10 July 2020
Fire, Famine and Conflict: The Politics of Humanitarian Interventions
This interdisciplinary course looks at international, national and local humanitarian responses to conflict and natural disasters. Building on an analysis of the causes, construction and consequences of humanitarian disasters, we consider the principles and the politics of humanitarian action; exploring the overlaps and tensions between practices of humanitarian assistance and humanitarian intervention and how humanitarian institutions shape and are shaped by global governance and state power.
We consider why humanitarian organisations and governments respond to some crises and not to others as well as the critique of humanitarian assistance and the ways in which the UN and Non-Governmental Organisations (NGO)/Private Voluntary Organisations (PVO) communities have sought to professionalise their activities. We analyse the ways in which humanitarianism relates to ideas about human rights and justice, state interests and the politics of global governance and security.
The course begins by exploring the nature of humanitarianism and its relationship with capitalism, colonialism and faith before unpacking some of the consequences of this history for the contemporary humanitarian system.
Vulnerability and Responses
It then looks at the way in which societies construct the discourses surrounding disasters as ‘social imaginaries’. This provides an analytical framework for exploring how crises are neglected, supported, distorted and whose interests these processes serve. In particular, we look at the role of the media, early warning systems and states in selecting crises for response. We then turn our attention to the ways in which human vulnerability to disaster agents is constructed. Natural hazards do not affect people in disaster-hit areas equally. Rather, consequences stem from the interaction of natural hazards and factors that are embedded in social, economic, political, cultural and ideological structures that determine unequal access to resources, opportunities and control over power. Hence the consequences of Typhoon Haiyan in the Philippines (2012) and the Nepalese Earthquake (2015) were amplified by underlying social relationships. Of these structural issues, gender relations are amongst the most significant. In this section, we also explore the ways in which famines are produced: who is constructed as ‘vulnerable’, who benefits, how they emerge and the types of policy responses that are provided by the international system. We extend this analysis to armed conflict: introducing and analysing the political economy of ‘new wars’ and the ways in which these impact on contemporary humanitarian actors and populations.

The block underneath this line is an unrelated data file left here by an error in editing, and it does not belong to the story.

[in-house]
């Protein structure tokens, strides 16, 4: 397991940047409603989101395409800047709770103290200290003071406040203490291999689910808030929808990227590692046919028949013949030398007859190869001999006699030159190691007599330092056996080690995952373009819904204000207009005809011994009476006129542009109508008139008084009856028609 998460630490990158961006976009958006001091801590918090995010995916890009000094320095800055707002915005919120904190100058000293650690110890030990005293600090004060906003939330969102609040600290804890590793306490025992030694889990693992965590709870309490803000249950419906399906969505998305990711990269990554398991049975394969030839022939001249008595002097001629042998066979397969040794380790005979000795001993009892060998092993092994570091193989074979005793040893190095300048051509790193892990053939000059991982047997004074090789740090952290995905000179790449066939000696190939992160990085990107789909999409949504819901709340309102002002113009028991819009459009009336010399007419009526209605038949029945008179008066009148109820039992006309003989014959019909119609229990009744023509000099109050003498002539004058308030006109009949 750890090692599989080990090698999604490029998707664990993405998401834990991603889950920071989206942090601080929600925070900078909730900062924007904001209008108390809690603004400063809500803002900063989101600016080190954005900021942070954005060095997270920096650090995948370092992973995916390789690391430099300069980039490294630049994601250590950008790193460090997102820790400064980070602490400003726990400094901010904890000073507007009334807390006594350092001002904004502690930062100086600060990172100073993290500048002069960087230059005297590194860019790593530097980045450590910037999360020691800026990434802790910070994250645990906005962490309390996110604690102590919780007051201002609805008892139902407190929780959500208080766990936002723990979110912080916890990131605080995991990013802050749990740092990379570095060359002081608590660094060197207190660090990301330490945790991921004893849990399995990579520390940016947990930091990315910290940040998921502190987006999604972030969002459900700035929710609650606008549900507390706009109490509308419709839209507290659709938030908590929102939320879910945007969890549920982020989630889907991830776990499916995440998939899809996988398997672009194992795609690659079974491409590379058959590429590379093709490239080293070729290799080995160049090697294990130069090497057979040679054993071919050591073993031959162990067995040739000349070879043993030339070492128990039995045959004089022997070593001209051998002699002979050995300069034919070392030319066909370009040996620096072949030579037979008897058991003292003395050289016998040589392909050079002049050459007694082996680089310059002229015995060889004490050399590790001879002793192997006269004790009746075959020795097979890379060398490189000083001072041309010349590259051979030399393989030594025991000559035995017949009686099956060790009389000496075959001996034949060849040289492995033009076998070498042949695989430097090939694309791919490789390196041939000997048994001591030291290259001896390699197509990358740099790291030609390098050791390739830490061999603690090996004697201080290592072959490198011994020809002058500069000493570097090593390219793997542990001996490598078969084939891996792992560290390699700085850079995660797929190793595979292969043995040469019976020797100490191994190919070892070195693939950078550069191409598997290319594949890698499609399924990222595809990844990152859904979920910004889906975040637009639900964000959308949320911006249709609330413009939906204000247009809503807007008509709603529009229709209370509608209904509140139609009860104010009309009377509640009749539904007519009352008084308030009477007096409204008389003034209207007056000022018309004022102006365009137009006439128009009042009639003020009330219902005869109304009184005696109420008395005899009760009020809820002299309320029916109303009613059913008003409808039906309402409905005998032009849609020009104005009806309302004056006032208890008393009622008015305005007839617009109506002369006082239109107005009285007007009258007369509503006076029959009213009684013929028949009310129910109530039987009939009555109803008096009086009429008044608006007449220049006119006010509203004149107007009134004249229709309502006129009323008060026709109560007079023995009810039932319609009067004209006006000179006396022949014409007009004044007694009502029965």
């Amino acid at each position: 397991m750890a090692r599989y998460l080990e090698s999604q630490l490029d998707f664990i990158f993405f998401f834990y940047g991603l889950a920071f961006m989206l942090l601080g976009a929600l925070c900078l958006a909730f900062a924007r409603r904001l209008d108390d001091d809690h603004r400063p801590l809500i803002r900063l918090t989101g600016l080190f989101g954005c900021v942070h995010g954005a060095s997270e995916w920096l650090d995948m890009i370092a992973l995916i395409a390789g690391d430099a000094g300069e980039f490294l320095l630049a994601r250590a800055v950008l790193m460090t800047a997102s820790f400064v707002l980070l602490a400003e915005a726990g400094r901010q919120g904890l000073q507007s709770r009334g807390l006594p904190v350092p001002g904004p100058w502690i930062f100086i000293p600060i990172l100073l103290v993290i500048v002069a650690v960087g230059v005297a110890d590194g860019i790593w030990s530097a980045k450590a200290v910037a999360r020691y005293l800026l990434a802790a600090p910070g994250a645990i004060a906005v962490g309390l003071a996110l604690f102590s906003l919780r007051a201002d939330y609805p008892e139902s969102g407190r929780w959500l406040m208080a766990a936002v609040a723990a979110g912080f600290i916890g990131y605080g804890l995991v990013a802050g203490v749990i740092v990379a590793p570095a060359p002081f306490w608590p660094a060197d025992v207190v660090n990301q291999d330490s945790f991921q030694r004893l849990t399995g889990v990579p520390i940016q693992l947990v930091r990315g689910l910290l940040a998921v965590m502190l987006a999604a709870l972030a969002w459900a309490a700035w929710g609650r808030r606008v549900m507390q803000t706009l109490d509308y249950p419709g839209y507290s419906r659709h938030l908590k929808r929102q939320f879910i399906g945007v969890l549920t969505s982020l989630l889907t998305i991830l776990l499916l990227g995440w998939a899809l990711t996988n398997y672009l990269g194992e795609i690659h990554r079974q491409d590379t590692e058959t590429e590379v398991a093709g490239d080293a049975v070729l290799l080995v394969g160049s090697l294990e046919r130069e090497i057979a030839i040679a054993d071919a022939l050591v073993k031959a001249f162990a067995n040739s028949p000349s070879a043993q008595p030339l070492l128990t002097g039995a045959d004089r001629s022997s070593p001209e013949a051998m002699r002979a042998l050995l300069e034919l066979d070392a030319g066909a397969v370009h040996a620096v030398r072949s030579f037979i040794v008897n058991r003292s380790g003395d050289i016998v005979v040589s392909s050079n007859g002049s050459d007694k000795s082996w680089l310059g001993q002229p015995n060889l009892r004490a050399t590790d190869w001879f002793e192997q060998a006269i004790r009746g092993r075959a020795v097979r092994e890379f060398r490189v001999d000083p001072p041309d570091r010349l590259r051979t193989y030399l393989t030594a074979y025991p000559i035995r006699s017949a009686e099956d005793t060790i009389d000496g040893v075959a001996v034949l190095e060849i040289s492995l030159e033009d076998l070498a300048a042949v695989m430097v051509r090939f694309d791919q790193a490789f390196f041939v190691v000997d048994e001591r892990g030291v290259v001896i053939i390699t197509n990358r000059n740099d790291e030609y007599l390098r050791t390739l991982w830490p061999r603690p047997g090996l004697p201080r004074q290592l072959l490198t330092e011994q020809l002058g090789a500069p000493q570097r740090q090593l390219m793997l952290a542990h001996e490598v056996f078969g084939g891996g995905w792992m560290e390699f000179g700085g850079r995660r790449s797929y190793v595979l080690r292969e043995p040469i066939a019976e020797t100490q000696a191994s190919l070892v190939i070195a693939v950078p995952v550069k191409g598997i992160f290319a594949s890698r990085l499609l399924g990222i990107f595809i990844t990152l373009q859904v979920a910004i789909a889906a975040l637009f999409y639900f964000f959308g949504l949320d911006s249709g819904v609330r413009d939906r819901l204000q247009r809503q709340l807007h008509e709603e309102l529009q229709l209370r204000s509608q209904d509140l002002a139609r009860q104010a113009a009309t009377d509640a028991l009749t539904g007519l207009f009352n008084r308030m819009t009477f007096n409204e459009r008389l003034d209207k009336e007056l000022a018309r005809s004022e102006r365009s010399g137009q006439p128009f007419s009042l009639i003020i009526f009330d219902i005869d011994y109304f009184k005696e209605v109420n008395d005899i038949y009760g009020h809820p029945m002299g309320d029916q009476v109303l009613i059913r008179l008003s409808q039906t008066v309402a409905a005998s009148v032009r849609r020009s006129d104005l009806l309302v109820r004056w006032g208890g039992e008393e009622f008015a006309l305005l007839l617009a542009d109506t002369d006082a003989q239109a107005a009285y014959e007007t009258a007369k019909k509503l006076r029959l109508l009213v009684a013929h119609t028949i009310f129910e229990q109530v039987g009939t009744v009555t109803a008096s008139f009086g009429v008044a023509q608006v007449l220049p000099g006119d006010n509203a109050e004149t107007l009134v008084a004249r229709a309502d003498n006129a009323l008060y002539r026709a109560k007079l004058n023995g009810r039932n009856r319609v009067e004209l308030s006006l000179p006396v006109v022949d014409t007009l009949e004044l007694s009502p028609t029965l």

We then move onto explore the devastating critiques of humanitarian action that emerged in the mid-1990s. We introduce a range of criticisms; from those that challenge the performance and technical functioning of the system through to more theoretical Foucauldian analyses that seek to characterise the system’s functions in North-South relations, world ordering and the promotion of liberal peace. The critiques are set against analyses of the reform of the UN humanitarian and NGO system – looking in particular at issues of accountability, localization, rights-based assistance, disaster risk reduction and professionalization and the extent to which these are able to address the general critiques of the humanitarian system.
The Major Debates
The next section explores a series of major concerns of humanitarian workers: the impact of technology on humanitarian assistance and the humanitarian system, the issue of the perceived contraction of humanitarian space and the securitization of aid; the related issues of military-led ‘humanitarian intervention’ and the protection of civilians; and the rise of ‘resiliency humanitarianism’. Finally, we look at the adequacy of the refugee regime and the extent to which its legal instruments and humanitarian institutions are able to address the challenges of and for refugee populations.
Specific topics include:
- The origins of ‘humanitarianism’: Faith, Capitalism and Colonialism
- Socially Constructing Crises: Aid Flows, Neglecting crises, Interests and the Media's interaction with states and the humanitarian -system
- Vulnerability, Gender and Natural Disasters
- Famine theories and the limits of entitlements
- War systems: greed, grievance, counterinsurgency
- The Critique of Humanitarianism: From Foucault to Function
- Reforming the Humanitarian system: Professionalization, Regulation, Certification and Standards
- The Impact of Technology on Humanitarianism
- Resiliency humanitarianism
- Humanitarian space and securitization
- Humanitarian intervention and the protection of civilians
- Refugees, the internally displaced and forced migration.
Dr Stuart Gordon and Professor David Keen
Undergraduate and Graduate students
Students will be able to understand and analyse:
- The origins of the humanitarian system
- The nature of vulnerability and the politics of disaster response
- The theoretical criticisms of the humanitarian system and how the latter has sought to reform
- The major political debates in the contemporary humanitarian system
Typical credit: 3-4 credits (US) 7.5 ECTS points (EU). You will need to check with your home institution. Assessment is optional.
GBP 2500: Discounts apply when booking multiple courses. LSE Summer School runs three sessions during the summer, and students can book one course per session. Save 32% on your second course and 68% on your third course when booking.